Waveform Design for Joint Millimeter Wave Communication and Radar
Surface transportation safety can be enhanced by the use of wireless technologies, mainly automotive radar and vehicle-to-vehicle (V2V) communication. Automotive radar provides a high-resolution low-latency approach for a continuous automatic detection and ranging of both communication-enabled and non-communication-enabled transportation users. V2V systems rely on the collaborative communication between vehicles to achieve a real-time cooperative detection and ranging. They can operate beyond the line-of-sight constraints of radar solutions. Combining both these wireless technologies would provide a hybrid detection and ranging application that would benefit from mutual sharing of information between radar and communication using the same frequency band and hardware resources. Furthermore, using the mmWave band will provide a high data rate for communication and better accuracy & resolution for radar operation. This will enable automotive safety applications to simultaneously achieve ultra-low latency and high range of operation, with advantages of reduced cost, size, better performance and efficient spectrum usage for the vehicles of tomorrow. In the past half-decade, a number of joint communication-radar approaches have been considered, which exploits the existing radar/communication waveforms that are usually ad-hoc designed and is not completely integrated as they rely on time, frequency or code division ideas.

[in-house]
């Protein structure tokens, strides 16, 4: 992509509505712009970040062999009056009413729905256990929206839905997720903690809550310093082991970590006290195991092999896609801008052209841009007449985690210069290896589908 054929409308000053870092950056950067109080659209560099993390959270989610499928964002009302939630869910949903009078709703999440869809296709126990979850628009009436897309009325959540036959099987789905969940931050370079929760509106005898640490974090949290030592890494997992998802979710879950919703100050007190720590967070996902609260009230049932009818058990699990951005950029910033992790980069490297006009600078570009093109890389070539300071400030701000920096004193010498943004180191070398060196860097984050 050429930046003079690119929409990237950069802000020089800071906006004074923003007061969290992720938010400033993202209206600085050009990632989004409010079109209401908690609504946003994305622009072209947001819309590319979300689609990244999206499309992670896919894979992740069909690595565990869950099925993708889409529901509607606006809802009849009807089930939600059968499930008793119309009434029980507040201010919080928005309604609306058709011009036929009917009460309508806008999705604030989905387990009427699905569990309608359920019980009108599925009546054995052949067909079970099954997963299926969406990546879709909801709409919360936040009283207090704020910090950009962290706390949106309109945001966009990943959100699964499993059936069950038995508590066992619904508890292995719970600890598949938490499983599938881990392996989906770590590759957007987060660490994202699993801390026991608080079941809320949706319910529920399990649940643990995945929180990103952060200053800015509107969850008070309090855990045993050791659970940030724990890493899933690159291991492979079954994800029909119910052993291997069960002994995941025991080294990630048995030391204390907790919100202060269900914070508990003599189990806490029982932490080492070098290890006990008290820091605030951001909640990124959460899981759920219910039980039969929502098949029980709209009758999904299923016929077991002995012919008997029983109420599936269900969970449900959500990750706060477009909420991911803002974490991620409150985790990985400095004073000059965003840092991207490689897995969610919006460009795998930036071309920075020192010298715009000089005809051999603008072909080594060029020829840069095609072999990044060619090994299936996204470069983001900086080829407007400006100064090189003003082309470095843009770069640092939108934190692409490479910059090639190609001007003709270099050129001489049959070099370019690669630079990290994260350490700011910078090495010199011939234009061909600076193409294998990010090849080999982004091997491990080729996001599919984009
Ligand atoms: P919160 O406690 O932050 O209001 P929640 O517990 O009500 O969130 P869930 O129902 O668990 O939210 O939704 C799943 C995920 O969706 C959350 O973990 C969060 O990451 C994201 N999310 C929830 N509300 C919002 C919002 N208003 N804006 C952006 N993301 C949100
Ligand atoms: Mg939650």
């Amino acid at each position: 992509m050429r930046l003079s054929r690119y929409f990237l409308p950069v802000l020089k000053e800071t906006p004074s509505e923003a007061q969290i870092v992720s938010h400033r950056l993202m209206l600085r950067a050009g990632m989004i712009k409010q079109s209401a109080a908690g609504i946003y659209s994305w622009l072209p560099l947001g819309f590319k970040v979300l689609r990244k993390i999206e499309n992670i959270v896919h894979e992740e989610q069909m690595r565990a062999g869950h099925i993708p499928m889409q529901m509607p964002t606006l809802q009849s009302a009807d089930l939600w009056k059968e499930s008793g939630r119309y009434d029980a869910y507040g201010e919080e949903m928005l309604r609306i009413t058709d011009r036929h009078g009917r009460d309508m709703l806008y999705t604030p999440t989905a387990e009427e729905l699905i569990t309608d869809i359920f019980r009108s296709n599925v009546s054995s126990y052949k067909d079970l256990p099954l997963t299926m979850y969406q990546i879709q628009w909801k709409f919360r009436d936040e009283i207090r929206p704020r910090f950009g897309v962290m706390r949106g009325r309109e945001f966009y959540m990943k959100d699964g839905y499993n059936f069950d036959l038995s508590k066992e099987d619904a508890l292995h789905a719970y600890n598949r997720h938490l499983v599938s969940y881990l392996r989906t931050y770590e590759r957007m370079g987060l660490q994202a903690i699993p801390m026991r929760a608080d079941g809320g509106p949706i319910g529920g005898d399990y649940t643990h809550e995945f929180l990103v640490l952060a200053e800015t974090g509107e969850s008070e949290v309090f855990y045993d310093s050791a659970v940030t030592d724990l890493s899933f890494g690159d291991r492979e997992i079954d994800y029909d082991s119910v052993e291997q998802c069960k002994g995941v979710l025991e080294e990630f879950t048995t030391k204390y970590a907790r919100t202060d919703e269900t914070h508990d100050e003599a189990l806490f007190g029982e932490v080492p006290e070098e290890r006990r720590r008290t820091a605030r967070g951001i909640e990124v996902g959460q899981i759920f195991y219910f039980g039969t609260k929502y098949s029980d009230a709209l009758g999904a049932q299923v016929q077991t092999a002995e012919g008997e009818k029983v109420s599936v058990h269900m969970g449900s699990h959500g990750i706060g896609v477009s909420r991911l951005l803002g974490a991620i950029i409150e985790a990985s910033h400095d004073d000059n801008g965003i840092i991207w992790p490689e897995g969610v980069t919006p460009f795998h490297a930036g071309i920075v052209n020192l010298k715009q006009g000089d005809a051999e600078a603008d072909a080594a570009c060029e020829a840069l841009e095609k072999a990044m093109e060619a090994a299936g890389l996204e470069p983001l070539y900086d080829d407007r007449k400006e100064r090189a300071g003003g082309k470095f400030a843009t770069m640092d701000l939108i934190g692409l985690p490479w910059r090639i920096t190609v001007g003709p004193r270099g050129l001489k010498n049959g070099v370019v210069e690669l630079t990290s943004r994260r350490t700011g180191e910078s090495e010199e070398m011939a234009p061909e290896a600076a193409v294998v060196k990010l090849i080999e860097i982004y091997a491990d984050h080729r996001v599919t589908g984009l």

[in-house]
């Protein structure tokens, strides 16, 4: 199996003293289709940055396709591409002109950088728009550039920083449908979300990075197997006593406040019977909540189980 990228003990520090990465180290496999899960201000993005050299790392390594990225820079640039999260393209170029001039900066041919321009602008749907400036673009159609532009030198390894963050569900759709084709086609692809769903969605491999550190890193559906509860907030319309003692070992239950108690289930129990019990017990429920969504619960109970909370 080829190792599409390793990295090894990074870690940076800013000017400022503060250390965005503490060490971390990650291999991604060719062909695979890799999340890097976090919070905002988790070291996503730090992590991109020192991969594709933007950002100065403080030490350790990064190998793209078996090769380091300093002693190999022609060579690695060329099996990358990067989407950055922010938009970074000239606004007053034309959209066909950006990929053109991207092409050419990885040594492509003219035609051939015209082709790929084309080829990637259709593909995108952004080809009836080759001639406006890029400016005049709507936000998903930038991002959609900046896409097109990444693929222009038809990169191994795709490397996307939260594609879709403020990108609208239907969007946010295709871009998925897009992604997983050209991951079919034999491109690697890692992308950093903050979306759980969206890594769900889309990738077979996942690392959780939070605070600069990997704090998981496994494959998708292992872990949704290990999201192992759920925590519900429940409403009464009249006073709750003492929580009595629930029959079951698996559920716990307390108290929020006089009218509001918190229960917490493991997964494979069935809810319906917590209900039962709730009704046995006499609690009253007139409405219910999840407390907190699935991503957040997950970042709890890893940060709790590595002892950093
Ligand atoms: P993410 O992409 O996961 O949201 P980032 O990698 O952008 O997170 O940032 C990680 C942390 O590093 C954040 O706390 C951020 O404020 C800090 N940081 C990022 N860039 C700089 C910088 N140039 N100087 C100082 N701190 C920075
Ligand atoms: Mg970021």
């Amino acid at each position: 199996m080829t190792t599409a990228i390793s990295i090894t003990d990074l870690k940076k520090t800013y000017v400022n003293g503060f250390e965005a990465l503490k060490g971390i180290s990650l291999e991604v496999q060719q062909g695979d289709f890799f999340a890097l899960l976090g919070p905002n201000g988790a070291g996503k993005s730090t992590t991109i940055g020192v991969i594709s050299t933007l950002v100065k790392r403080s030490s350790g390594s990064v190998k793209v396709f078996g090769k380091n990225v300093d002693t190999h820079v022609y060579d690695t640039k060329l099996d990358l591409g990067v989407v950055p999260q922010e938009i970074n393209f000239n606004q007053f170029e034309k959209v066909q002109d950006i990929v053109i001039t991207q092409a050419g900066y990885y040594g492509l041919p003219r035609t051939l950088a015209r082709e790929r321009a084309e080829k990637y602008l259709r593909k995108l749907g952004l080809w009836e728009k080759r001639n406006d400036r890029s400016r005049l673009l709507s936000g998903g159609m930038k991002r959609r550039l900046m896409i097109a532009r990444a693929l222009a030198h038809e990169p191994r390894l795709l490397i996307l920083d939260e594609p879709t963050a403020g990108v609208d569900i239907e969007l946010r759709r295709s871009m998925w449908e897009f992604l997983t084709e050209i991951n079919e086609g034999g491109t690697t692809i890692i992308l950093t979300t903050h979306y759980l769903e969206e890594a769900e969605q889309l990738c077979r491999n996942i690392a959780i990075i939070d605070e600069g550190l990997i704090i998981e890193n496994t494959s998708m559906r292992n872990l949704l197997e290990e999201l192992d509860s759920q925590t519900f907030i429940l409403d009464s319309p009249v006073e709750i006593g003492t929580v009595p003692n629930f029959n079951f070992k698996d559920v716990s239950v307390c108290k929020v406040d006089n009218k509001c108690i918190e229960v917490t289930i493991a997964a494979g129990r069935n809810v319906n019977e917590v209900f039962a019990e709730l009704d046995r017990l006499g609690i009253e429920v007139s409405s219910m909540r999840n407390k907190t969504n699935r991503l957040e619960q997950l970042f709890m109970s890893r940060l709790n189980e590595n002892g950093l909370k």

Leveraging the use of a mmWave consumer wireless local area network (WLAN) standard, WNCG graduate student Preeti Kumari, WNCG post doctoral fellow Dr. Junil Choi, Universidade de Vigo Professor Nuria González Prelcic, and WNCG Professor Robert Heath developed a combined vehicular communication-radar waveform, referred to as IEEE 802.11ad V2X-Radar. In particular, they have exploited the use of the special structure (repeated Golay complementary sequences) of the single carrier preamble in IEEE 802.11ad to develop a joint framework of long range automotive radar (LRR) and vehicle-to-vehicle communication (V2V) at 60 GHz. This framework leverages the signal processing algorithms used in the typical WLAN receiver for carrier frequency offset estimation and channel estimation for radar parameter estimation. The theoretical analyses and numerical simulations show promising results; cm-level range and cm/s-level velocity accuracy are achieved with high probability of detection simultaneously with Gbps communication data rate. To further improve the radar performance, Kumari, WNCG post doctoral fellow Dr. Duy H. N. Nguyen and Prof. Heath are designing a time-domain duplex (TDD) joint waveform, which will embed radar waveform in the IEEE 802.11ad frame.
Part of this work was presented at 82nd IEEE Vehicular Technology Conference, September, 2015. A full journal version will be submitted to IEEE Transactions on Vehicular Technology.
This research was partially supported by the U.S. Department of Transportation through the Data-Supported Transportation Operations and Planning (D-STOP) Tier 1 University Transportation Center, by the Texas Department of Transportation under Project 0-6877 entitled “Communications and Radar-Supported Transportation Operations and Planning (CAR-STOP)” and by a gift from National Instruments.